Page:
Jaguar, BASF recycle plastic in I-Pace part prototype
Recycled materials from BASF’s ChemCycling project might lead to recycled plastic components replacing raw materials in cars.
An overmoulding of recycled thermoplastics processed through pyrolysis is being tested for performance by Jaguar Land Rover and chemical company BASF. This could signal the start of car parts being made from reclaimed matter instead of using virgin materials.
BASF ChemCycling project upcycles domestic plastic waste destined for landfill or incineration, into a new, high-quality material. Waste plastic is converted to pyrolysis oil via a complex thermochemical process. The oil is then fed into BASF’s production chain in place of raw fossil fuel resources. The material can be tempered and coloured, making it ideal for highly visible products such as dashboards and exterior surfaces.
The car maker is partnering with BASF on a project to explore whether such materials can be used for vehicle parts. During this pilot, a prototype front-end carrier overmoulding for a Jaguar I-PACE has been made from the recycled waste and is undergoing testing to ensure it matches the safety requirements of the original part. Depending on the outcome of the trials, the material may be adopted for future products.
Making the material
BASF started the ChemCycling project in 2018. The recycled material for the pilot projects came from waste collected by recycling company Remondis, in Germany. The waste is fed into a third party pyrolysis plant, where temperatures of up to 700°C are used to break down the polymer chains into molecules, for the raw material. The pyrolysis reaction occurs under the influence of high temperatures and in the absence of oxygen.
At BASF, the team puts this pyrolysis oil into a steamcracker, which cracks it at temperatures of around 850°C. The primary outputs of this process are ethylene and propylene, valuable components which are used to make numerous chemical products.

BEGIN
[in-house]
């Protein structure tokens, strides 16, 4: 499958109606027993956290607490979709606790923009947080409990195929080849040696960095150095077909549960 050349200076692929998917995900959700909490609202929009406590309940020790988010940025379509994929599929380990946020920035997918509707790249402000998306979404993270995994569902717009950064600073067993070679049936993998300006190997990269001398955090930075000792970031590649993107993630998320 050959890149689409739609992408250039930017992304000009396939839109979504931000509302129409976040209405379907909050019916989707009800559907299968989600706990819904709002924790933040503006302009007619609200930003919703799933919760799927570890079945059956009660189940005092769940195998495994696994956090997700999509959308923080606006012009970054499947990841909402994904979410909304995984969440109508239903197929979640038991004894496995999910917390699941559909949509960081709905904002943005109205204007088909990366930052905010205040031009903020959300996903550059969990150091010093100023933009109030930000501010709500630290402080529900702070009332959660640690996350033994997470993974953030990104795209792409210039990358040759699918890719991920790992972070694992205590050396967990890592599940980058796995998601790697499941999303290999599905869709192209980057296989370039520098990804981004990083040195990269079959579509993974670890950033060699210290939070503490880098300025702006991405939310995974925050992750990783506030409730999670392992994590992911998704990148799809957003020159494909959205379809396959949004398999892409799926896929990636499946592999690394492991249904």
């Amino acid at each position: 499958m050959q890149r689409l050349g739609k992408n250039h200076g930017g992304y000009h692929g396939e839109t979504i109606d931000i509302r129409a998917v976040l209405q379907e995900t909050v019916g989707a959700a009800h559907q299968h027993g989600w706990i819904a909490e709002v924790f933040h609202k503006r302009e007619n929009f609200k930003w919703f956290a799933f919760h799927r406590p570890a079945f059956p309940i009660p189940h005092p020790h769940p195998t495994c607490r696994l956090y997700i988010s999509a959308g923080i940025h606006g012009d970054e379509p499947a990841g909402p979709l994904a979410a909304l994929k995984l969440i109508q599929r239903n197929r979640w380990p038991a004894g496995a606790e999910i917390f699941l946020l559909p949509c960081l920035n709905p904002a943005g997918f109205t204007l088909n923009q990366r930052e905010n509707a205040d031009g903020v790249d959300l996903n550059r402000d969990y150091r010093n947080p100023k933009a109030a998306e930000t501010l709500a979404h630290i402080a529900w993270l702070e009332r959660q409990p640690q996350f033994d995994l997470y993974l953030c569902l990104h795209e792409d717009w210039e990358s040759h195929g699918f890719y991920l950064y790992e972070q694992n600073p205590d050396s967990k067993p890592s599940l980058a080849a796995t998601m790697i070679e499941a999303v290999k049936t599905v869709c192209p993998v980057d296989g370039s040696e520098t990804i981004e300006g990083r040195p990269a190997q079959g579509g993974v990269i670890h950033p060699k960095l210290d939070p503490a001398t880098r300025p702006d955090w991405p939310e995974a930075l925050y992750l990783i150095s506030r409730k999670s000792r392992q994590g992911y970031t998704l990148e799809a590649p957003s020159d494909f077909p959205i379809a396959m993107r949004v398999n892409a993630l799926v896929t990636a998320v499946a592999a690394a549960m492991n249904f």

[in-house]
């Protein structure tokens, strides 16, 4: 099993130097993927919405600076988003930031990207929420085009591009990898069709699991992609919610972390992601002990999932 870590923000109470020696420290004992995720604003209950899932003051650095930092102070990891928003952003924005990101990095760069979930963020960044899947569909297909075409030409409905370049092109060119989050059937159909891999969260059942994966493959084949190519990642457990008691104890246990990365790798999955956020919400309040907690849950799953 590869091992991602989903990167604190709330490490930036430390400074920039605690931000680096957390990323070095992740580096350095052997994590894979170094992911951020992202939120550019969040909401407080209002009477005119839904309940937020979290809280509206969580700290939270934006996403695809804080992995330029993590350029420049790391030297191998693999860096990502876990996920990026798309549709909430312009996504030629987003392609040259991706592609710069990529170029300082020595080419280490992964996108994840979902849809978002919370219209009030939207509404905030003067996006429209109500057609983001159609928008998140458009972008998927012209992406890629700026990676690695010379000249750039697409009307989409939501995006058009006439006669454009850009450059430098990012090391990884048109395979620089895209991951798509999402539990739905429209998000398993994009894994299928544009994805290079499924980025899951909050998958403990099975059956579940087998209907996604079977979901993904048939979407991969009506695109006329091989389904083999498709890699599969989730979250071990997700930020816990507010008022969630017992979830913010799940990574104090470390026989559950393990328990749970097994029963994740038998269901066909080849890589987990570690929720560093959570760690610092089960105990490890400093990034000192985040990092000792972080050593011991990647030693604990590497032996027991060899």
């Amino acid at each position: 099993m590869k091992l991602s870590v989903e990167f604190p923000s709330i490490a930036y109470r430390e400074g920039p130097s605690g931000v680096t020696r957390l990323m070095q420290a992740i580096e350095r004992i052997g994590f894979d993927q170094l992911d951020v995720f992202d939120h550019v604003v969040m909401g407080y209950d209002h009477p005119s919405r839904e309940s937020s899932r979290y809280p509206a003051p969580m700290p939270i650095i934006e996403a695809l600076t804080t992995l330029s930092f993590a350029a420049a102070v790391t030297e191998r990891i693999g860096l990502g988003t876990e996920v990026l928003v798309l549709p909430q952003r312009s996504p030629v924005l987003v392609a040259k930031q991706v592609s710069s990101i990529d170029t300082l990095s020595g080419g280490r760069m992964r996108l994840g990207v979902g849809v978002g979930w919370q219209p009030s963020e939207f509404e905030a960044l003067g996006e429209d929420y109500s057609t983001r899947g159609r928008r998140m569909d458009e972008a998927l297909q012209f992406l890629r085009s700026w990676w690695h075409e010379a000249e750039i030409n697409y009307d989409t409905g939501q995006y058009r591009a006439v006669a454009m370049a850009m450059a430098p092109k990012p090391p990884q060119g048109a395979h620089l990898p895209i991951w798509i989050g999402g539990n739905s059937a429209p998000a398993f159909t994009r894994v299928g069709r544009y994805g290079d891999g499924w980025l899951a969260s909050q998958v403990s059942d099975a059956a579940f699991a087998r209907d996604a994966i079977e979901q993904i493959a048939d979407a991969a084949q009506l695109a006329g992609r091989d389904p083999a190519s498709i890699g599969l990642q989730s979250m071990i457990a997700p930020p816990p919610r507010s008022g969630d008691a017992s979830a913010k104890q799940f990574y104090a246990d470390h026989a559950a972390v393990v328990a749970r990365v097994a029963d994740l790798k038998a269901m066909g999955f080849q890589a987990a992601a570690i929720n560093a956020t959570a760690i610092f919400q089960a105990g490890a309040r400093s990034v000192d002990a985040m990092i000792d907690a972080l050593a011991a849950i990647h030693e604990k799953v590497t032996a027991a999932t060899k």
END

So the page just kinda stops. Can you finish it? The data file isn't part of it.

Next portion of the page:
BASF said mechanical recycling is only suitable for thermoplastics such as polyethylene, polyamide or polystyrene. Clean single-stream waste is required so the recycled plastic can be processed again.
‘Chemical recycling is less appropriate for waste streams that do not contain enough hydrocarbons,’ a BASF spokesperson told Materials World. ‘Moreover, inorganic materials, such as metals or glass fibres, would have to be removed from the plastic waste, as would halogens and, in many cases, PET. The removal could happen either before the pyrolysis step or by purification of the raw pyrolysis oil.
‘Chemical recycling can also be used for mixed and contaminated plastics. As such, chemical recycling should not be seen as competition but as complementation for mechanical recycling. The option that provides better results in an eco-efficiency assessment should be chosen.’
BASF intends to develop chemical recycling as a new business area. But to move from the pilot phase to market roll-out, various issues will need to be resolved. ‘The existing technologies for transforming waste plastics into recycled raw materials must be advanced and adapted for use at industrial scale, in order to ensure the consistently high quality of the pyrolysis oil,’ BASF said. Jaguar and BASF are still testing the material.